we will post a link below. And I usually leave it to the radiation oncologist because I’m a medical oncologist and not a radiation oncologist and sometimes protocols change. But the take-home message is that because of the way melanoma cells respond to radiation, they typically irradiate them weekly for about four to six treatments. And that means there isn’t much anesthesia and not many side effects on the skin and mouth. So there is not much combustion and things like that. So it can be a very good alternative option for these non-surgical cases. This is often referred to as a hypofunction protocol. This is what they call it with pretty decent response rates. Therefore, in these non-surgical cases, I will often use radiation and refer them to a radiation oncologist after consultation with the surgeon. So we all need to work together on these matters. Often the radiotherapist will treat the lymph nodes, if they are positively confirmed with lymph node aspirates or even prophylactically, they will only treat the neck area if there are microscopic cells. So that’s also an advantage of radiation: we can treat the lymph nodes and destroy all those cancer cells with radiation.

So now we have treated the local disease with surgery, maybe the mouth with radiation, but now we have to do something about that second front, right? System sickness. Preventing cancer from spreading, you know, is our goal. And therapy is always best before cancer has spread. And the treatment that we will normally have on immunotherapy is certainly more effective before cancer has spread. That’s why we want to do these chest X-rays, ultrasounds, and lymph node aspirates. Chemotherapy has not been shown to be very effective for this, people have looked at carboplatin and a few other chemotherapy drugs, but some efficacy has been shown,but no, you know, it’s not very effective.

So a lot of research has been done since the days of my residency at the AMC with the immunotherapy vaccine for canine melanomas. And again, I always remind people when we talk about vaccines because we’re thinking about giving your dog the rabies vaccine to prevent infectious disease. This is a vaccine, it is immunotherapy after your pet has been diagnosed with cancer. It is an immunotherapy vaccine used as a treatment after cancer has been confirmed and cannot be used to prevent cancer. And this is a vaccine that is now commercially available. It’s called a starter vaccine. It’s a plasmid DNA vaccine. It targets something called tyrosinase in melanoma cancer and it has been shown and there are studies looking at it for both the oral form of melanoma and the finger. And for the oral,

If you look at the dog’s disease-free interval, then these are dogs that had no metastasis and then had surgery or radiation, something to control the local disease in their mouth and then get the melanoma vaccine, their cancer didn’t come about 16 months back or had metastasized, which is great. Typically, with surgery for melanoma alone, we see our survival times of about six to nine months and mean survival times of about 22 months or about 680 days. So definitely an improvement there. 70% of dogs are alive after one year and about 30% of dogs are alive after two years. How the vaccine works, it’s an intramuscular injection, it’s given two weeks apart for four doses, so it takes two months. And then dogs usually get a booster shot every six months for the rest of their lives. And that’s something I’ve been doing since the vaccine was approved, I mean 2008 and we keep using it and I think the vaccine is now available through BI, originally through Marielle. So you know, something to talk to your cancer specialist about and it is only widely available through cancer specialists. So it will not be something that you get from your doctor.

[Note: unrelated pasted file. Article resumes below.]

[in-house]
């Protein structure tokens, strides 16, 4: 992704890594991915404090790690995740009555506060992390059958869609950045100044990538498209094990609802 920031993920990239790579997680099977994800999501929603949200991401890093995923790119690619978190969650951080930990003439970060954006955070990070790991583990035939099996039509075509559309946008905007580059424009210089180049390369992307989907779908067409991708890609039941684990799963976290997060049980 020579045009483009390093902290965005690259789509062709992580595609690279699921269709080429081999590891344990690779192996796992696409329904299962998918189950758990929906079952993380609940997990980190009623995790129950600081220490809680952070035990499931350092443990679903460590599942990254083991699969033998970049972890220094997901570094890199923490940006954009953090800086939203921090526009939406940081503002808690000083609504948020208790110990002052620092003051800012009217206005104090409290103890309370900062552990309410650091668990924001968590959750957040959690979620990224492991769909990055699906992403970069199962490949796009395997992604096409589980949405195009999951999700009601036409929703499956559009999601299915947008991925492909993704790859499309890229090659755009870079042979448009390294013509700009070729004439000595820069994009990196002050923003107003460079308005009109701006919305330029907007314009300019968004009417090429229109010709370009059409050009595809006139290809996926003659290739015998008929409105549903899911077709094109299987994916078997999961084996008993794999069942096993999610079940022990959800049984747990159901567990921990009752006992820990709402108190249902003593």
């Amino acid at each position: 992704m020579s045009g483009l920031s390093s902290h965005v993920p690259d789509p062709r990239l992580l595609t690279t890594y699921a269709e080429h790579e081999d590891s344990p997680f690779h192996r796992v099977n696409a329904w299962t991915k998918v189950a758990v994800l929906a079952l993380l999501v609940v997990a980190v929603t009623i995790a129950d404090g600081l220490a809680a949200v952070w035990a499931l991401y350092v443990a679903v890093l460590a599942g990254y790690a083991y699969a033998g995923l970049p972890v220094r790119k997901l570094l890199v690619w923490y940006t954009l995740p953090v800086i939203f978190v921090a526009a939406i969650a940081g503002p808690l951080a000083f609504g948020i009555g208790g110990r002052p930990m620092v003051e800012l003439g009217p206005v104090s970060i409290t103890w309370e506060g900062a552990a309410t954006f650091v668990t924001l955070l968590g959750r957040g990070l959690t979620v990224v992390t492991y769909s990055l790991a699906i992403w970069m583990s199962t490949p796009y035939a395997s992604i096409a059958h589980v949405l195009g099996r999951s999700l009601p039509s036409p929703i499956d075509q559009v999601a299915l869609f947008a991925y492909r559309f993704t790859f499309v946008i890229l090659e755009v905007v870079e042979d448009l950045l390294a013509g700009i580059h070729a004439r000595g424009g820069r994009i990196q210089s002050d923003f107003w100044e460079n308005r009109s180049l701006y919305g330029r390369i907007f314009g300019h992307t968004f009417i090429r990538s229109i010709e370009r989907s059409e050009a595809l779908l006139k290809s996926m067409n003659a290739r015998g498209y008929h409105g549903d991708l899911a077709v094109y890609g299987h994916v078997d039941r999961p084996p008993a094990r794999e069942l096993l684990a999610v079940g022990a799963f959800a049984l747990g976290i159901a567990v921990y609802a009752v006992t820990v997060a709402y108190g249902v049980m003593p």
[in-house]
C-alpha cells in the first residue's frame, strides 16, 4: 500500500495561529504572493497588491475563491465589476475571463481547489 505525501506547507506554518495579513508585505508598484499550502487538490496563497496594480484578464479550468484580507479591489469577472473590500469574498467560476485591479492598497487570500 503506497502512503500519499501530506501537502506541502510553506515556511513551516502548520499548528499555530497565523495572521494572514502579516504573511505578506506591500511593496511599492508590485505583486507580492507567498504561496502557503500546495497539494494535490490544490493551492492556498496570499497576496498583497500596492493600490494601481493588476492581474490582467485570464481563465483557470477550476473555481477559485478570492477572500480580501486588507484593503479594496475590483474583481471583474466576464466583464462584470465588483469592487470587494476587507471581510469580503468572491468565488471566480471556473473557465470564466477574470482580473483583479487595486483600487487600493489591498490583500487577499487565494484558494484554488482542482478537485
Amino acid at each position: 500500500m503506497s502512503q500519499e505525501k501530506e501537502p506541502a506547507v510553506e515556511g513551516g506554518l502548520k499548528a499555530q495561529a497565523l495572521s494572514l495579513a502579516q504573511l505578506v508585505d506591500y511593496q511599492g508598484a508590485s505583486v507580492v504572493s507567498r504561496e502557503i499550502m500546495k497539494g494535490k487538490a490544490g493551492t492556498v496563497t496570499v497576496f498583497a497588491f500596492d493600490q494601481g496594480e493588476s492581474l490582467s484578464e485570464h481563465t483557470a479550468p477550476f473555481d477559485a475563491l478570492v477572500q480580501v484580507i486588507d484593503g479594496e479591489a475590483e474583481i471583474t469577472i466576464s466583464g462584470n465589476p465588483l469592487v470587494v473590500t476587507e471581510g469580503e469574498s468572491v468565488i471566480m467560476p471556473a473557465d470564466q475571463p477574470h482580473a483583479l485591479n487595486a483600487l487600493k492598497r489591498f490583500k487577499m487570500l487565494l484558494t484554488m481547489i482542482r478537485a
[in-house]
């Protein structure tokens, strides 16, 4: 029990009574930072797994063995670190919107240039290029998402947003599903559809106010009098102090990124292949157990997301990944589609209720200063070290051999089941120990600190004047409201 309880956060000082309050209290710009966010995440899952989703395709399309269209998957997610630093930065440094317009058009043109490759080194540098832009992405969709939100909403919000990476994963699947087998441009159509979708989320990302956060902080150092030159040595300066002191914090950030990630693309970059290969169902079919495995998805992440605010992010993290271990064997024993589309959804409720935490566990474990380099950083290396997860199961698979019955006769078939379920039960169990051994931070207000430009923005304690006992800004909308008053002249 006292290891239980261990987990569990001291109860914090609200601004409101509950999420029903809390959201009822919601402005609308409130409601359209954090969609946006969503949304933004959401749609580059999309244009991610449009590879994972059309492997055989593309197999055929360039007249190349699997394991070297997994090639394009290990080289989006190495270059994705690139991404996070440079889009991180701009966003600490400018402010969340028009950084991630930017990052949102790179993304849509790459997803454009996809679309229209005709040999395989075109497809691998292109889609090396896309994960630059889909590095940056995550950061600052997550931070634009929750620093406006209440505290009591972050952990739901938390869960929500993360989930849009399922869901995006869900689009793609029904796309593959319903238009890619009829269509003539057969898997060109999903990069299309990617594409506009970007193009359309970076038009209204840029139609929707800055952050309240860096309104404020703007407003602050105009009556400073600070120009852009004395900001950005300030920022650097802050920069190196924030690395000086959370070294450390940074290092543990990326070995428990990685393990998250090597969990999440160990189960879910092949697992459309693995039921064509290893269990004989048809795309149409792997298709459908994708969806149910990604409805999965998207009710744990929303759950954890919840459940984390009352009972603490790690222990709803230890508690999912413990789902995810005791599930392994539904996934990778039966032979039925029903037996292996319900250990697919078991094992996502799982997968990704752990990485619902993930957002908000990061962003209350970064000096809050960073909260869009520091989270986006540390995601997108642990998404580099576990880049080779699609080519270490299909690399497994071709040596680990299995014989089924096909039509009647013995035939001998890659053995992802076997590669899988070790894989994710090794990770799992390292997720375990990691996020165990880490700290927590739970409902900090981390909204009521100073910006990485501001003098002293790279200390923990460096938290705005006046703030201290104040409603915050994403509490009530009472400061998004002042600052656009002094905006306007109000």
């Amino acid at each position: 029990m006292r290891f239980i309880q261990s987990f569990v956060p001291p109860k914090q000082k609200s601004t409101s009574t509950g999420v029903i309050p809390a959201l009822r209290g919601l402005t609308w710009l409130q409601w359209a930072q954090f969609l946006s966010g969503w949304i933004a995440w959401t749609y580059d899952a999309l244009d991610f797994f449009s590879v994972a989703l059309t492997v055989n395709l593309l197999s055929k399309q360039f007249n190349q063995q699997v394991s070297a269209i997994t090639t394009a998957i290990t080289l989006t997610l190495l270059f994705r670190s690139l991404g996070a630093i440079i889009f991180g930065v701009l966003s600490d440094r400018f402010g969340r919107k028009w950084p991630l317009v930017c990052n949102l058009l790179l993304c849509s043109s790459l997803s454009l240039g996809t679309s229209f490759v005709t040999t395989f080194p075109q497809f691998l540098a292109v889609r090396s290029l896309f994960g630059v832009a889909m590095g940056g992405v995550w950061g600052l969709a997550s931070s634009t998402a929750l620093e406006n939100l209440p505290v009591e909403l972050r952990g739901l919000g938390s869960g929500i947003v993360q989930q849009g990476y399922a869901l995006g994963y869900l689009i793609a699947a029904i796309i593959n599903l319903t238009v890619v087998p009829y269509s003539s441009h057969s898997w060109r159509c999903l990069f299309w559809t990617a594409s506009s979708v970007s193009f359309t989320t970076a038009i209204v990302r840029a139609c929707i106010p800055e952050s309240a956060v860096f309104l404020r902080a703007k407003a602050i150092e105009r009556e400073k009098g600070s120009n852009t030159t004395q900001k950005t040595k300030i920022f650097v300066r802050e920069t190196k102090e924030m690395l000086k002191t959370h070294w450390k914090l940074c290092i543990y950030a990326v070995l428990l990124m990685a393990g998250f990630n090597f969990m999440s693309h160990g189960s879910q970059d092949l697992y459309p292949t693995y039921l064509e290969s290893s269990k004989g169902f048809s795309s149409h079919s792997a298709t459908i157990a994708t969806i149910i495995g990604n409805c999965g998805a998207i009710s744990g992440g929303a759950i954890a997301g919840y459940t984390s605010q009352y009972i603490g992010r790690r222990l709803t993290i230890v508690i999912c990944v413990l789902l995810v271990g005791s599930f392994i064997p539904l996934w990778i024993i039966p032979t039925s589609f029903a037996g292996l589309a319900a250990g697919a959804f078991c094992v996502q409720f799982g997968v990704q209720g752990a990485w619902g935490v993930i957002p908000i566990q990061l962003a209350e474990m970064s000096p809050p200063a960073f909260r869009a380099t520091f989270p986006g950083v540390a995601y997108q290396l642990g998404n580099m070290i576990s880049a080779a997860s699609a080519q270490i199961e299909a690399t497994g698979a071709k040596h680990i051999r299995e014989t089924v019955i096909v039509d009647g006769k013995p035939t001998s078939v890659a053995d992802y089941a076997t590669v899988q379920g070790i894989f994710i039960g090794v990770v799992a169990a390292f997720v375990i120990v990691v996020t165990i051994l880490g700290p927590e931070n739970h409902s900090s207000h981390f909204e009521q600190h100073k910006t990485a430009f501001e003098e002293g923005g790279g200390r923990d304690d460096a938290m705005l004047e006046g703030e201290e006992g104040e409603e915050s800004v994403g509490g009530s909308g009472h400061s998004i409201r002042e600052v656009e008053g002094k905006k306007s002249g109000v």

So you can talk to them or consult a cancer specialist, but certainly, the systemic therapy that I recommend for my patients with malignant melanoma, both digital and oral. And that concludes our article on malignant oral melanoma. I hope you found it helpful. Remember, there is one part, another part where you can go to get that overview on melanoma if you haven’t seen it yet. And don’t forget how important early detection is when we’re talking about size as important and how hard it is to get a really good exam, you know, and we have to be careful when we get into our own pet’s mouth. And their vet, a great opportunity for them and a vet to get a great oral exam is when they go to their dentist. So for most middle-aged and older dogs, we recommend dental surgery once or twice a year. So that’s a great way to not only brush your teeth but also evaluate these oral tumors. Again, I hope this article has served you. Thank you very much for reading and hope to see you in the next article.

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johnson Roy